Pope John Paul II on Newman

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Letter on the Bicentenary of Newman’s birth

22 January 2001

Newman was born in troubled times which knew not only political and military upheaval but also turbulence of soul. Old certitudes were shaken, and believers were faced with the threat of rationalism on the one hand and fideism on the other. Rationalism brought with it a rejection of both authority and transcendence, while fideism turned from the challenges of history and the tasks of this world to a distorted dependence upon authority and the supernatural. In such a world, Newman came eventually to a remarkable synthesis of faith and reason which were for him “like two wings on which the human spirit rises to the contemplation of truth” (Fides et ratio, Introduction). It was the passionate contemplation of truth which also led him to a liberating acceptance of the authority which has its roots in Christ, and to the sense of the supernatural which opens the human mind and heart to the full range of possibilities revealed in Christ. “Lead kindly light amid the encircling gloom, lead Thou me on”, Newman wrote in The Pillar of the Cloud; and for him Christ was the light at the heart of every kind of darkness. For his tomb he chose the inscription: Ex umbris et imaginibus in veritatem; and it was clear at the end of his life’s journey that Christ was the truth he had found.

Letter on Centenary of Newman’s death

18 June 1990

Four extracts from Pope John Paul II’s letter to Archbishop Couve de Murville:

Newman’s long life shows him to have been an ardent disciple of truth. The unfolding of his career confirms the singleheartedness of his aims as expressed in the following words which he made his own: “My desire hath been to have Truth for my chiefest friend, and no enemy but error” (Lectures on the Prophetical Office of the Church, London,1837). In periods of trial and suffering he persevered with confidence, knowing that time was on the side of truth.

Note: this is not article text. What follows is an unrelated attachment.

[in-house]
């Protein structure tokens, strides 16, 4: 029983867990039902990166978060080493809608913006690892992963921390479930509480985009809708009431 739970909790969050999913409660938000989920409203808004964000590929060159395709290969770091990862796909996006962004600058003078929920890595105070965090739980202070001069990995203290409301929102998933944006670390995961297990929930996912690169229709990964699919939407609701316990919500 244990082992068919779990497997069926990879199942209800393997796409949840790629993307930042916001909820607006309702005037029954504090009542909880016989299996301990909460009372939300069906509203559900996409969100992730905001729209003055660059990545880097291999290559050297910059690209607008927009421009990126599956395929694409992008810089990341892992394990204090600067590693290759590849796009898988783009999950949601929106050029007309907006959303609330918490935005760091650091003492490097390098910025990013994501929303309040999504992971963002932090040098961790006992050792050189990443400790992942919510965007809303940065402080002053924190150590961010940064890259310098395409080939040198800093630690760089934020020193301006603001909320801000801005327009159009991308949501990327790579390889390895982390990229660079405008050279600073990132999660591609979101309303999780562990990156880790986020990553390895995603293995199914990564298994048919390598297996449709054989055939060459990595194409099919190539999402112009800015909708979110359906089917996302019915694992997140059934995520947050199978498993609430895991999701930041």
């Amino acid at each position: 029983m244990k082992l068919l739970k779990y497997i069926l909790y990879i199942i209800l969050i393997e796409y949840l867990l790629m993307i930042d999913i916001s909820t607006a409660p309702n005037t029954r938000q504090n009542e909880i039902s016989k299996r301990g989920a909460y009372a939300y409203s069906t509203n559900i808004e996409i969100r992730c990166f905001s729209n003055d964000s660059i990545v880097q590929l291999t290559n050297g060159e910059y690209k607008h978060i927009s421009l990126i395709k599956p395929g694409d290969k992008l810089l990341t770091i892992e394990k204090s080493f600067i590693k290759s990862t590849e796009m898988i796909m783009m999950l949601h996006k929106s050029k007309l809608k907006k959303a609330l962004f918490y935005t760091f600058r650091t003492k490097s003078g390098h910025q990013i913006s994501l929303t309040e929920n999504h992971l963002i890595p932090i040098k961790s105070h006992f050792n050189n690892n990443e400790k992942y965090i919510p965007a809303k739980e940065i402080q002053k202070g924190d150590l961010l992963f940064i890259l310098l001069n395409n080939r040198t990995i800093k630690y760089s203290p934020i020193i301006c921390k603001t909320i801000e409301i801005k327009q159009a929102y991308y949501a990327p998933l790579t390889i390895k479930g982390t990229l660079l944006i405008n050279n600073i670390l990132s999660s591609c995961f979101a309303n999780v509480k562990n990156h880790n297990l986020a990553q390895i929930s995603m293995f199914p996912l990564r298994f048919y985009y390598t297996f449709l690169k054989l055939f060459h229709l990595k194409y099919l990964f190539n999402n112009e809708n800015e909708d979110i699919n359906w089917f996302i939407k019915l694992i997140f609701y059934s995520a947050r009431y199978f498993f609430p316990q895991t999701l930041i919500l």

His doctrine on conscience, like his teaching in general, is subtle and whole, and ought not to be oversimplified in its presentation. He sets out from the basic affirmation that conscience is not simply a sense of propriety, self-respect or good taste, formed by general culture, education and social customs. Rather it is the echo of God’s voice within the heart of man, the pulse of the divine law beating within each person as a standard of right and wrong, with an unquestionable authority. The inner light of conscience puts a person in contact with the reality of a personal God … Moreover, according to Newman, religious obedience to this inner voice puts a person on the look-out for a divine revelation, leads from light to light and ultimately to Christian faith.

By following the light of his conscience, Newman made a journey of faith which he has described with force and clarity in his writings. After spending the first half of his life in generous service to the Church of England which he deeply loved, he spent the second half in the service of the Catholic Church, showing a like sincerity and unflinching loyalty. The thoughts and convictions which gave rise to his conversion found their roots and inspiration in the writings of the Fathers of the Church, which are the common patrimony of all Christians. I have often urged that Christians need to rediscover together their common heritage of faith if we are to see the reintegration of Christ’s followers in the unity for which he prayed. This is a process that can be remarkably furthered by attention to the work of Newman.

Newman’s remarkable life, void of sham and ambition, but steeped in a prayerful communion with the Unseen, while it remained alive to the problems of his age in Church and society, continues to inspire, to uplift and to enlighten.

Message on the Centenary of Newman’s Death

27 April 1990

Two extracts from a message to Newman scholars:

With letters of spiritual direction and counsel Newman helped countless others along the path of the truth he himself had found and which filled him with so much joy. Newman’s influence in this sense has increased over the past hundred years and is no longer limited to England. All over the world people claim that this master of the spirit, by his works, by his example, by his intercession, has been an instrument of divine Providence in their lives.

In the present changing circumstances of European culture, does Newman not indicate the essential Christian contribution to building a new era based on a deeper truth and higher values? He wrote: “I want to destroy that diversity of centres, which puts everything into confusion by creating a contrariety of influences. I wish the same spots and the same individuals to be at once oracles of philosophy and shrines of devotion … “ (Sermons Preached on Various Occasions, London, 1857). In this endeavour the path the Church must follow is succinctly expressed by the English Cardinal in this way: “The Church fears no knowledge, but she purifies all: she represses no element of our nature, but cultivates the whole” (The Idea of a University, London, 1873).